Online banner ads -- which are also cute, if a little Clip-Arty -- include Snowman, Cocoa and Car. (Forgive us if these links break; they're hosted by Mullen.) These are slightly different from their print counterparts: in them, ordinary things take the shape of turtles over time, taking advantage of the 'net's ability to seize roving eyes. Frankly, the print stuff is better.
Work by Mullen/Wenham, MA. There's also radio material, which we didn't get to hear.
If you ever thought for one minute social media is just another stupid new trend dreamt up by a bunch of buzzword-happy people who do nothing but "consult" and hang out on Twitter espousing bite sized chunks of wisdom in 140 characters, you seriously need to re-adjust your thinking.
Take David Armano. He lives in Chicago. He works in the advertising business. He publishes a blog. He's active on Twitter. But this isn't about him. It's about a woman named Daniela who left her husband because she was abused and how a community came to her aid.
After setting up its first-ever 4G wireless broadband network in Portland, Clearwire tapped Secret Weapon Marketing to promote its merits: better internet speeds, broader coverage.
The result was a series of irreverent prints -- and "Sprinkles," a TV ad that compares wireless coverage to cupcake sprinkles. (Rivals are represented by a stingy sprinkling; meanwhile, Clearwire's coverage deluges the bakery with diabetes-inducing hail.)
"Welcome to the future," the narrator says smugly.
The industrial pollutants in the World Wildlife Federation's "Light Bulb" ad are only tired toys. But these miniatures -- small things we can easily control -- still convey the helplessness environmentalists feel when faced with oversized, eco-negligent businesses.
"Light Bulb" concludes with a male doll holding an energy-efficient light bulb. "You're doing your part," the ad assures us. "It's our job to help government & industry do theirs."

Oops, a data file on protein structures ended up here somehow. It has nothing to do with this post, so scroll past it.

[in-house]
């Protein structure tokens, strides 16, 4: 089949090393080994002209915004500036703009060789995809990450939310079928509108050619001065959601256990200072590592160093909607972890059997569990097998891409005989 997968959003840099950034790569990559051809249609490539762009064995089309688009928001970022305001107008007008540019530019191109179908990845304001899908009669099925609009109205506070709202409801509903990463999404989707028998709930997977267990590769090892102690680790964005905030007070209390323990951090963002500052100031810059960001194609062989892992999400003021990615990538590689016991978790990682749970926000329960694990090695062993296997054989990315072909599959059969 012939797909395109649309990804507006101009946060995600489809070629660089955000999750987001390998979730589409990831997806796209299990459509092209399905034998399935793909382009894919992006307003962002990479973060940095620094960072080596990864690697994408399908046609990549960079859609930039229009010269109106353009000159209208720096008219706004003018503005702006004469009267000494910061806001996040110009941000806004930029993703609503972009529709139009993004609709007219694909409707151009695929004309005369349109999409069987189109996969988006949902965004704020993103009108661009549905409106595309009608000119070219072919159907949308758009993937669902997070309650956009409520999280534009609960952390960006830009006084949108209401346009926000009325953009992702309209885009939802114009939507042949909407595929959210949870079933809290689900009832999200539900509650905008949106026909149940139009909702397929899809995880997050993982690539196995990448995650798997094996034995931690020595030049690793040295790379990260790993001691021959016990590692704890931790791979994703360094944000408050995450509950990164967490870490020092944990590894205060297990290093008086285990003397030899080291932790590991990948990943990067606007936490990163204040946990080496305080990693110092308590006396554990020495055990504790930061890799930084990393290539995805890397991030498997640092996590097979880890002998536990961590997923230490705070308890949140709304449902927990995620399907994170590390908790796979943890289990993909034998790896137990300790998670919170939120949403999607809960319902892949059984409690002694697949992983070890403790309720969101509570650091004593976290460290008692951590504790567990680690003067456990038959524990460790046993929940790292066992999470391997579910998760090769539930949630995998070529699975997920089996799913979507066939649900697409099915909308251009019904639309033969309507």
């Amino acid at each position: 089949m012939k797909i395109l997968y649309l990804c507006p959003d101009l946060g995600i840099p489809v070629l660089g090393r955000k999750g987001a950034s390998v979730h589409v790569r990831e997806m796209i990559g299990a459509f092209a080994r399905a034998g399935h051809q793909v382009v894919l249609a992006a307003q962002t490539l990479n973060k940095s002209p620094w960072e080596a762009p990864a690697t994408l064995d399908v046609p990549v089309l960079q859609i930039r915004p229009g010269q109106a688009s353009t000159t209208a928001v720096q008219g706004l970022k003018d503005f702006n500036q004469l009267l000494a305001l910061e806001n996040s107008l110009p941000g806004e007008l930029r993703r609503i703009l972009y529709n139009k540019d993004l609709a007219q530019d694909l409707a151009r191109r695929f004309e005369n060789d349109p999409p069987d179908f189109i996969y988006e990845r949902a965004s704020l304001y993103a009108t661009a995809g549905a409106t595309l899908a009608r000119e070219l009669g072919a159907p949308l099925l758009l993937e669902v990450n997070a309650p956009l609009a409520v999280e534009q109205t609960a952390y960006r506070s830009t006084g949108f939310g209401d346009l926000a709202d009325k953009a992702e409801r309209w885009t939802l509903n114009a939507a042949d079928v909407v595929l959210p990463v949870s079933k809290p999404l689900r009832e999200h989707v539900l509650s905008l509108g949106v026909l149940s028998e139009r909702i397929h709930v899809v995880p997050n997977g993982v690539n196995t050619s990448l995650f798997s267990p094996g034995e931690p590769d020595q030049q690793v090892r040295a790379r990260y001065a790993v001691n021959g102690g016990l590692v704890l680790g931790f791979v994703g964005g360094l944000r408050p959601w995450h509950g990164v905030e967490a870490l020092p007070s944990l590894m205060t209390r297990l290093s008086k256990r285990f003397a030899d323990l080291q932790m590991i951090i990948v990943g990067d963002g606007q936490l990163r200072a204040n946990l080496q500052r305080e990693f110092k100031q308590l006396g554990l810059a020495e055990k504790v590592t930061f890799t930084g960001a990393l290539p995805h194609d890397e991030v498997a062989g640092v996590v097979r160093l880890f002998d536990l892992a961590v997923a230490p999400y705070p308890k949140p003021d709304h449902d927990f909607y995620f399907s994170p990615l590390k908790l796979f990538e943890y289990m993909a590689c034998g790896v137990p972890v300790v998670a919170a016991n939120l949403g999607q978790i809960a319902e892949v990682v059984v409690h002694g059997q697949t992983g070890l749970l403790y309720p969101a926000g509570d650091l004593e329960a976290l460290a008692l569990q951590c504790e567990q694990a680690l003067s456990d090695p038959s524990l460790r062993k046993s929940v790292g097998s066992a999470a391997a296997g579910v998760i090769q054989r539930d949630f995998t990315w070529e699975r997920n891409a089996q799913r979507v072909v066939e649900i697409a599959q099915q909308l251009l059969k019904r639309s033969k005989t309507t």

This message of gentle aggression is fast replaced by the image of a panda, an animal known to unfailingly melt hearts -- or in extreme conditions, cause brain explosions.
Assuming you had a hand in its creation, we just watched your Cow Gives Birth to a Guy commercial in which, yes, a cow gives birth to a guy...wearing Ray-Bans and we're, well, disgusted. No wait, freaked out. No wait, astonished. No wait, horrified. No wait, laughing out loud. No wait, what? We have no idea.
Fake sunglass tossing videos are one thing. This thing falls into an entirley different category. OMFG, we're calling the SPCA. Or is it PETA? Or is it NICFA? NDFA? ADA? DFA?
Surely someone's gonna have a problem with a 6'2" guy getting extricated from a mommy cow! Oh wait, that's it. The manure storm is about to hit! Mommy Cow Bloggers are gonna be all over your ass about this one!
So what happens when an illustrator and an extreme sports athlete get together? Strange snow swimming creatures are created which morph like the proverbial fish that emerged from the sea and grew legs.
In this new Martin Agency-created, Superfad-produced, Pierce Gibson-illustrated commercial for ESPN's Winter X Games "live-action, 3D, illustration, and stop-motion ... track the evolution of a trick from its inception in the snow to its thrilling culmination on the course."
These shots are decidedly more burlesque and pushy than the last ones, which pushed the aesthetic envelope but still maintained a semblance of cool grace and timeless decadence, yada-yada.
Hear me out. Madonna rocks hard and all, but she's past the point where we're willing to see her deep-throat lollies or -- heaven forbid! -- give us a youthfully woozy crotch shot in her Diamond Dog undyroos.